There’s not much direct financial return to all this effort. There are a handful of bloggers who’ve been employed as journalists, and vice versa. Add in all the tip jars, Amazon referrals, blogads and so on, and there might be enough money to pay wages for a hundred people, spread across many thousands of tiny payments. Turning to blogging software, I don’t know how many people are employed by Blogger, Six Apart and so on, but it can’t be very many[1].

I suspect though, that the economic impact of activities like blogging is significant and growing. Throughout the history of the Internet, most of the innovation has come as a by-product of efforts to facilitate communication within social groups of various kinds (academics, bloggers, peer-to-peer file sharing), rather than as the result of profit-oriented investment. Rather than taking the lead, the business and government sectors have adopted innovations developed in Internet communities, and realised significant productivity gains as a result.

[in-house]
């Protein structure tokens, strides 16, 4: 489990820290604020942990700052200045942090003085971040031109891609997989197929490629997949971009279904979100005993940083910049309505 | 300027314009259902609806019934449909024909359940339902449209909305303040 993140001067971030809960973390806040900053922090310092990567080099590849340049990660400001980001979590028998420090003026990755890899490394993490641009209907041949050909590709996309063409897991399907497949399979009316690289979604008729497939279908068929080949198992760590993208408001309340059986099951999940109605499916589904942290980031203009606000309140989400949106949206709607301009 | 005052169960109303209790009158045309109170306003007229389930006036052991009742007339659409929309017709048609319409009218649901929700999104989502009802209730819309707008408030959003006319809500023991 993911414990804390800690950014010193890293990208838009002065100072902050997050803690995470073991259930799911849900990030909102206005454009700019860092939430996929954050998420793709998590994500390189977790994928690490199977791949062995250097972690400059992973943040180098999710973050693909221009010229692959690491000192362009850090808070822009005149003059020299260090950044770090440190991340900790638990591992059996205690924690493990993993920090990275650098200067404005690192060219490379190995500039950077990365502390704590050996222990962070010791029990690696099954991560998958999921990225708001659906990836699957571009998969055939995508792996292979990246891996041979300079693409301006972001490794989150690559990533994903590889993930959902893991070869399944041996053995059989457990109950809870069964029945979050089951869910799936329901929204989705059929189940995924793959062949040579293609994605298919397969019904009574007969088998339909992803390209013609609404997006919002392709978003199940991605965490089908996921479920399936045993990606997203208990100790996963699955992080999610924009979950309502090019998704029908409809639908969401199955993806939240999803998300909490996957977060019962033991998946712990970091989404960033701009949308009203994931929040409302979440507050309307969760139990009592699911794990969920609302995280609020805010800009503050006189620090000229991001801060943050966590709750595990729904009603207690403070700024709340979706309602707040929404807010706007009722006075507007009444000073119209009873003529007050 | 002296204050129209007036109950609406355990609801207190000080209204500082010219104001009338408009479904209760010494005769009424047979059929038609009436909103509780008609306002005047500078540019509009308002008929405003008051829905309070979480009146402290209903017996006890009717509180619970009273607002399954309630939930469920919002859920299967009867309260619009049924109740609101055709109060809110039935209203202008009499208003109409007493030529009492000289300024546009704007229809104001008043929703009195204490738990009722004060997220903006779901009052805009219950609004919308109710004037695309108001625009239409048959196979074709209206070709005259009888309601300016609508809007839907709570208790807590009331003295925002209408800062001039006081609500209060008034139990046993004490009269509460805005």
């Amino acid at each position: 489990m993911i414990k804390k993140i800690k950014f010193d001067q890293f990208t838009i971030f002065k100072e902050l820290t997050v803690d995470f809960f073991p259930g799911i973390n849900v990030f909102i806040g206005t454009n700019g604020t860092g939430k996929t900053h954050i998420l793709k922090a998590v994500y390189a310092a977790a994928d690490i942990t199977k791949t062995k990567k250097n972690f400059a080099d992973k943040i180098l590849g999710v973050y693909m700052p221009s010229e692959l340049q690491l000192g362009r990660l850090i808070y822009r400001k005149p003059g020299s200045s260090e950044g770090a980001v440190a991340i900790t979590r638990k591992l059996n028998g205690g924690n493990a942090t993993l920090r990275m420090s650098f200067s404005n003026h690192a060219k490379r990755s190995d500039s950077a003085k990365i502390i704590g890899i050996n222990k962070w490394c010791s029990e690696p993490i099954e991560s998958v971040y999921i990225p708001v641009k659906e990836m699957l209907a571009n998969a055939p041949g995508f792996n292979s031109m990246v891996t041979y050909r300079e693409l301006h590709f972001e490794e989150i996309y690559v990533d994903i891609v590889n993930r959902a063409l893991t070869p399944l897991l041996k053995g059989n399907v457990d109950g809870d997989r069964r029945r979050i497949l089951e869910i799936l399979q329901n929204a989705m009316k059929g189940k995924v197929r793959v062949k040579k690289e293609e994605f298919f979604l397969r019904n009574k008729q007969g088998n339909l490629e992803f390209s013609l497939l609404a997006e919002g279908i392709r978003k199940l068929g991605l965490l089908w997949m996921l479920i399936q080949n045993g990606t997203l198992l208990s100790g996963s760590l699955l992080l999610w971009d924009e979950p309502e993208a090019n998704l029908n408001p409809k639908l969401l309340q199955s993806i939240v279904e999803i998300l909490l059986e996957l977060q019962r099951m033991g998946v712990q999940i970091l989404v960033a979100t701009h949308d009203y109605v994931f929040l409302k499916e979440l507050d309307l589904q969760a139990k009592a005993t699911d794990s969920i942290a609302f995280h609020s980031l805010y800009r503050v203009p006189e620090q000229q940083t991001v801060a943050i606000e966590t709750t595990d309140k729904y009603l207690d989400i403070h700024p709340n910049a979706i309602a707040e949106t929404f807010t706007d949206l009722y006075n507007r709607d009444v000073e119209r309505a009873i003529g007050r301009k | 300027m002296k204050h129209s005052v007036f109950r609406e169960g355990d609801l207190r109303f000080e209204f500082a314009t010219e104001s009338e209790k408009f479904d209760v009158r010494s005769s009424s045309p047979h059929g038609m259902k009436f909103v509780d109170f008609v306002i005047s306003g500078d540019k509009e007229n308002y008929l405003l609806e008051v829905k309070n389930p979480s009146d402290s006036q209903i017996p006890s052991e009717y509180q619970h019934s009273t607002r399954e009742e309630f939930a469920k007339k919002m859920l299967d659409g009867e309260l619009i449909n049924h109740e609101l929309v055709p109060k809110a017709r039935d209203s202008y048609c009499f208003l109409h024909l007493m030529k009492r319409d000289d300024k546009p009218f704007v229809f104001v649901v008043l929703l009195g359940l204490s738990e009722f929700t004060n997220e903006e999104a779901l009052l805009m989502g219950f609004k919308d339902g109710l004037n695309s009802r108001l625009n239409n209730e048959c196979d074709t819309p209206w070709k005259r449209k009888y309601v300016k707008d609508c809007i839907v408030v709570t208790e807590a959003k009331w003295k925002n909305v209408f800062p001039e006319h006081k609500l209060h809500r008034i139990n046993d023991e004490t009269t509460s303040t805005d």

An economy in which innovation is, to a significant extent, a by-product of activities associated with the creation of social capital will have very different properties from those traditionally considered by economists. Some of these issues have been discussed in terms of notions like “gift exchange” but, for reasons I hope to develop in later posts, I don’t think this provides an adequate account of what’s going on here.

1. To get a complete analysis, it would be necessary to look at web hosting services, ISPs and so on, but imputing a share of this sector to blogs would be an impossible task.

{ 14 comments }

1

eszter 10.02.04 at 6:57 am